Democratic presidential hopefuls Joe Biden and Michael Bloomberg could be viewed as winners of the Iowa caucuses debacle, analysts said Tuesday, as the state’s party officials promised to release most of the delayed results by 5 p.m. Eastern Time.
The results were delayed Monday night by a problematic app and what officials called “quality checks” related to new reporting rules, in an unforeseen wrinkle that clouded the party’s first 2020 nominating contest.
“Maybe the person who benefited the most from this glitch might have been Joe Biden because all indications are that Joe Biden was sitting somewhere in the third or fourth range with the first alignments, and after realignment,” Chuck Todd, political director for NBC News, told his network. “It’s very possible that once they do the delegate reallocation, he was going to be in fourth.”
“If you look at it in that sense, Joe Biden may have dodged a bullet,” Todd added. He also said former South Bend, Ind., Mayor Pete Buttigieg “may have been the person hurt the most here.” Sen. Bernie Sanders of Vermont, who had been leading in Iowa polls, appeared to have the most supporters at caucus locations, but Buttigieg’s support seemed to be the “most spread out” and “most across the board,” so the former mayor “may have been the one who could have won on the second alignment,” Todd said.
The Iowa caucuses had been expected to represent the first voter verdicts in the Democratic Party’s 2020 presidential primary. Ahead of Monday’s voting, Wall Street analysts warned about a potential drop for stocks if Sanders emerged as the victor, and they said the market
would feel supported if former Vice President Biden triumphed, rather than Sanders or the other top-tier progressive contender, Sen. Elizabeth Warren of Massachusetts. U.S. stocks
were showing sizeable gains Tuesday.
“For investors worried about the high-tax, progressive policies of Warren or Sanders, the results coming out of Iowa should be heartening,” said Larry Jacobs, director of the University of Minnesota’s Center for the Study of Politics and Governance. The Sanders team “never got the big Iowa bounce they were counting on because of the botched handling of the results. That’s a big loss for Bernie.”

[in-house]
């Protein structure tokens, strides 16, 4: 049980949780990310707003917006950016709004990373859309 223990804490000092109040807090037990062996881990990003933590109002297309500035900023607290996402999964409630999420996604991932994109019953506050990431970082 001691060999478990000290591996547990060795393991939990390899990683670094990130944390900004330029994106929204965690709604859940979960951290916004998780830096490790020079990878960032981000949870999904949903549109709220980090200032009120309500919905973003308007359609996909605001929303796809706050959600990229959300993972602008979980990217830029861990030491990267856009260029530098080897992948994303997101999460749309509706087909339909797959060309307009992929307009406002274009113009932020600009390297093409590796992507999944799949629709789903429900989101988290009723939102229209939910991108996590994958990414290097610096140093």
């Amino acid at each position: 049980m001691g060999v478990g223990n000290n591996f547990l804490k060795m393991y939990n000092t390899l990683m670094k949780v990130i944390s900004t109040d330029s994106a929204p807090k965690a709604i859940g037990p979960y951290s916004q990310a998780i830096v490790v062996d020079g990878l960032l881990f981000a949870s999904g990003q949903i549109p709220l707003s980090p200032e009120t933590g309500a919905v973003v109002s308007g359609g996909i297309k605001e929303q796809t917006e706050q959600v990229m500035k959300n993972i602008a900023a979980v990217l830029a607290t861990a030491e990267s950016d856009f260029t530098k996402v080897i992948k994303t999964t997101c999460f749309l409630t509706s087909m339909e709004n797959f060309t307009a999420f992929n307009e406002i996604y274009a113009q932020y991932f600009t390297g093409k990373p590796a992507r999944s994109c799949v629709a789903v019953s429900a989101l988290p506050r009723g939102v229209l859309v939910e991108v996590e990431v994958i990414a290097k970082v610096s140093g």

In addition to Biden, the winners were President Donald Trump and Bloomberg, the billionaire and former New York City mayor, according to KBW analyst Brian Gardner.
“Bloomberg’s best hope for winning the Democratic nomination is for a contested convention. The Iowa fiasco makes it incrementally more likely that Democrats will not have a winner before their convention in July,” Gardner wrote in a note.
Meanwhile, Trump looks “stronger than ever” thanks to the “dysfunction in Iowa,” the KBW analyst said. “He will take a victory lap on the economy during his State of the Union address tonight, he’s on the eve of being acquitted by the Senate, and his political opponents are in disarray in the wake of Iowa.”
The night’s losers included Buttigieg, Sanders and Warren, as they were “denied press coverage of what could have been a triumphant night for their campaigns,” Gardner said.
On the other hand, Height Capital Markets analysts saw benefits for both Biden and Sanders in the delayed Iowa results, as the ensuing confusion could raise the stakes for the New Hampshire primary on Feb. 11 and Nevada’s contest on Feb. 22.
“We expect campaigns and the media will turn to those states as the new bellwethers for this race, which could be positive for Sen. Sanders who is polling well in New Hampshire and VP Biden who is still ahead in several Nevada polls,” Height’s team wrote in note.
Analysts at Beacon Policy Advisors said the Iowa snafu “may most benefit Joe Biden, who appeared to be underperforming expectations, while Pete Buttigieg, who seemed in contention to win at least by some measures, misses an opportunity for a key breakout moment.”